by elaine — December 12, 2015

  20. After we sell our home I am confused where to place the profits. I will be keeping a nestegg available for emergencies and open some CD’s but can’t decide where to invest my money after that…..don’t really want to take a chance on the stock market or an annuity so would like some input on this…..thanks.

    by mary11 — May 31, 2017

  21. Mary11,

    Please ,please, please; if you are uncomfortable with the characteristics of or don’t fully understand any type of investment product, please do not invest in that product. From what you briefly describe, only ladders of bank CD’s and U.S. Treasury notes and bonds are what you are looking for at this time. These are the only investment alternatives with a guaranteed rate of return if held to maturity and the least risky. By “ladders” I mean your amount of money divided equally over several different maturities. For instance, one-sixth of the amount invested at each maturity time horizon: 6 months; 12 months; 18 months; 24 months; 30 months; and, 36 months. The ladder can be constructed for as long as you want and with as much frequency as you want (for instance – spaced every 3 months versus 6 months). When the investments mature, you roll them into the next ladder period you need to maintain equal spacing between the steps of your ladder.

    Beware of “guaranteed” returns of any other investments types except CD’s and U.S. Treasury Securities. This does not exist. Generally speaking, annuities have very long (7-10 years or longer) early redemption/surrender fees that are very expensive. In my opinion, the only annuity product that is straight forward and easily comparable is an immediate annuity. These will essentially bear rates of return equal to CD’s … so no real advantage to tying your money up with an insurance company potentially subject to early surrender charges.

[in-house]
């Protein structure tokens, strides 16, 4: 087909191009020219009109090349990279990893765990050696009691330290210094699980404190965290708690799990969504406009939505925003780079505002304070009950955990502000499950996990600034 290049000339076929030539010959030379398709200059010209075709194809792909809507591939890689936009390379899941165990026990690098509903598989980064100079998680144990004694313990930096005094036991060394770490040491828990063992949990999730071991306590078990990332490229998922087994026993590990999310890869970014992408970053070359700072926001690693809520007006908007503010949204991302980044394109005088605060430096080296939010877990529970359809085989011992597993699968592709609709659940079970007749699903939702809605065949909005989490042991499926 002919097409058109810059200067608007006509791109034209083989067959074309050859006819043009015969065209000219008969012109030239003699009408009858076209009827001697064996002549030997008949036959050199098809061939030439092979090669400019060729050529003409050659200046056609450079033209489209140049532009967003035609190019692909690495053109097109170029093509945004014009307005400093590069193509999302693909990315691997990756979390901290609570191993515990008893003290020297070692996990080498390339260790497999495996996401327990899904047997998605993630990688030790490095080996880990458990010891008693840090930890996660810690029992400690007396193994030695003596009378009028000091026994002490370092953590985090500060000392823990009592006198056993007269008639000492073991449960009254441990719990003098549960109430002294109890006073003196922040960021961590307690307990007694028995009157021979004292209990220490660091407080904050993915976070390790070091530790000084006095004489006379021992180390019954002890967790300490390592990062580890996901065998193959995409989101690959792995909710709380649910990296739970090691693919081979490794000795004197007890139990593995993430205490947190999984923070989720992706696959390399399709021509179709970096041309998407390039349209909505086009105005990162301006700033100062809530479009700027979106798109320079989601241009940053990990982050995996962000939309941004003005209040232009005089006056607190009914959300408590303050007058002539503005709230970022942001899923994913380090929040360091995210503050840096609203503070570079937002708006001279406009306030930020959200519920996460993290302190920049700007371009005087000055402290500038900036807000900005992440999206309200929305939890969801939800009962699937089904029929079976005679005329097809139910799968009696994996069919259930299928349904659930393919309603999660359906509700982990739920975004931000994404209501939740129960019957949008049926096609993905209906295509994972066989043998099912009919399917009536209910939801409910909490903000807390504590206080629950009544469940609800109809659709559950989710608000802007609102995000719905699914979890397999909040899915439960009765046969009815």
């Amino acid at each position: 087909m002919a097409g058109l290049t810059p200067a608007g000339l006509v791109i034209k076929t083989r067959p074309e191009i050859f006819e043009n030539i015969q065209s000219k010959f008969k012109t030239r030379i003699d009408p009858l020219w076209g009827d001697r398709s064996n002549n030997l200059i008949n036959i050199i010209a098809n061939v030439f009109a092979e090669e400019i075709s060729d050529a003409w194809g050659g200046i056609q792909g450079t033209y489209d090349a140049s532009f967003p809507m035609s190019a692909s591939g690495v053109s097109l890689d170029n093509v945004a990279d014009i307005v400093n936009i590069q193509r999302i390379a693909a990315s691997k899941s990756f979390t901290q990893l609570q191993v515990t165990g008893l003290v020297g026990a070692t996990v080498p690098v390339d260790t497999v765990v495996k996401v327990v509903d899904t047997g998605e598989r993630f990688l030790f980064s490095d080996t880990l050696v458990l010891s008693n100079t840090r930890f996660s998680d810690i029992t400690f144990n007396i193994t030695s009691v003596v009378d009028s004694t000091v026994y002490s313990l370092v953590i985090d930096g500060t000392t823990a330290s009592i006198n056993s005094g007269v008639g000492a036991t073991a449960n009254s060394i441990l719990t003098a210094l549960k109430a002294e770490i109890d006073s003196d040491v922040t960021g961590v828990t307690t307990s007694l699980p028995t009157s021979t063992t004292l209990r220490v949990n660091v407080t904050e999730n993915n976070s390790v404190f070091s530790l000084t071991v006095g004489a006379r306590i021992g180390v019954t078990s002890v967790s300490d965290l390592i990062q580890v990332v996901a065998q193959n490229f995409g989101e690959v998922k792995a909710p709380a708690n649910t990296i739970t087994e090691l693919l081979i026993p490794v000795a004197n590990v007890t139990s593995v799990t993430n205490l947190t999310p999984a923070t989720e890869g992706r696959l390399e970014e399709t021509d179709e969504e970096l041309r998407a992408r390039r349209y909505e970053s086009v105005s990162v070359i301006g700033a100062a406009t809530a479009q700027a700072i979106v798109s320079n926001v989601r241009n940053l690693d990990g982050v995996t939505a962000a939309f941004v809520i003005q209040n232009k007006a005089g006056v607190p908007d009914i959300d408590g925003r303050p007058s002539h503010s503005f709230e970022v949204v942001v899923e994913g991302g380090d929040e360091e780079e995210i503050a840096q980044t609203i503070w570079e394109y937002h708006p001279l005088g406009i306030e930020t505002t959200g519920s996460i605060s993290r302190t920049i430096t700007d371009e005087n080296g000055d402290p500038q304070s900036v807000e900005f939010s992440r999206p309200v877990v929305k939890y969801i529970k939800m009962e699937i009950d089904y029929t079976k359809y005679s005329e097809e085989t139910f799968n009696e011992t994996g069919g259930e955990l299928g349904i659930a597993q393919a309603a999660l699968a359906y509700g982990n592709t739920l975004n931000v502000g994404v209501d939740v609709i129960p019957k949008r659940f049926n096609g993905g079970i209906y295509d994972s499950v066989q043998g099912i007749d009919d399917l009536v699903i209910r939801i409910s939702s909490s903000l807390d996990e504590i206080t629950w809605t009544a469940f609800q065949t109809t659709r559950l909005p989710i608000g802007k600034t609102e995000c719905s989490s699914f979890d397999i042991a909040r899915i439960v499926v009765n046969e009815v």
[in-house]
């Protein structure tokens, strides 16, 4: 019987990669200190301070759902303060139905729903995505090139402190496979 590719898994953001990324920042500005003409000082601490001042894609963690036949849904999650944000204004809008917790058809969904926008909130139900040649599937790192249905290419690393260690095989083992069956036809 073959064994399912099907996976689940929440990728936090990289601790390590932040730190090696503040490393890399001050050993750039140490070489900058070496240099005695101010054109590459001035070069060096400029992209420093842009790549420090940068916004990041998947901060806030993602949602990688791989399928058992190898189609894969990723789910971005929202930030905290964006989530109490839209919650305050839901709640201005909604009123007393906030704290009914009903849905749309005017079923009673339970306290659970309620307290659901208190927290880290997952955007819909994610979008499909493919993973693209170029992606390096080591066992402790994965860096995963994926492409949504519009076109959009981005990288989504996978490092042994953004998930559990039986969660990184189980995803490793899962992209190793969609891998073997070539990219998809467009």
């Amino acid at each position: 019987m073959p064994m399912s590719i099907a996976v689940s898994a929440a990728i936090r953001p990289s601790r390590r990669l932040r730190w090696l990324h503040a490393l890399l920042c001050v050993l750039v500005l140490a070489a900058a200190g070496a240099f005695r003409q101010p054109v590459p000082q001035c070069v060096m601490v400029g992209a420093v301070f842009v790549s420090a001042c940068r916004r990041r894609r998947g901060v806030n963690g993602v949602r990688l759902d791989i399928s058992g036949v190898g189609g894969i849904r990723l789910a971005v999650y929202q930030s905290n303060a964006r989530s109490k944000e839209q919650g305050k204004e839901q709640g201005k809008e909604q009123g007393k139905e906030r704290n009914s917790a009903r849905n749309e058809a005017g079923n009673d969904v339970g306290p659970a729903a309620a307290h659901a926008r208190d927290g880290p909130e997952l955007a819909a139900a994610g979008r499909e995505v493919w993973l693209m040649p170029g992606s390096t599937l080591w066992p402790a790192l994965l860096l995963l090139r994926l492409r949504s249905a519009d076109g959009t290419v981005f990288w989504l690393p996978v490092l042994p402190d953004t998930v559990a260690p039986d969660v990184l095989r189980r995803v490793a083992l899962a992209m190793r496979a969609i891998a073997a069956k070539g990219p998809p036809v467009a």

The only way to reduce anxiety with regard to stock market investing is education about its long term performance and risk. If you are 80 years old and have never invested in stocks or mutual funds, then stay with what you know and are comfortable. If you want to begin leaning about equity investing (stock market), start at Paul is a retired investment advisor and has established a foundation to teach individuals how to invest in mutual funds. He has books on this site which are free to download. In addition, he has a wealth of detailed information on structuring retirement portfolios and withdrawing from retirement portfolios. Podcasts provide additional insight into information contained in his articles. This site is well worth your time if you are interested in the subject.

    by Doug — June 1, 2017

  22. Sorry, I forgot to add:

    The reason for establishing a ladder of maturities is so one is not locked into a specific interest rate on all your money. This is interest rate diversification. It may not mean much in our somewhat flat interest rate environment at present, however, if rates increase, it would be nice to gain some benefit of that environment.

    by Doug — June 1, 2017

  23. Doug, I know you explained this very well but I guess I am a little confused. So let’s say you have $60,000 to invest. You would take the $60,000 split it into six and invest $10,000 into 6 time frames of 6 mo, 12 mo, 18 mo, 24 mo, 30 mo and 36 mo. You also mention you can space the time frame 3 months vs. the 6 months. Can you tell me what the difference would be if you just put the whole $60,000 into one investment that matured every 3 months vs. breaking it up into six investments?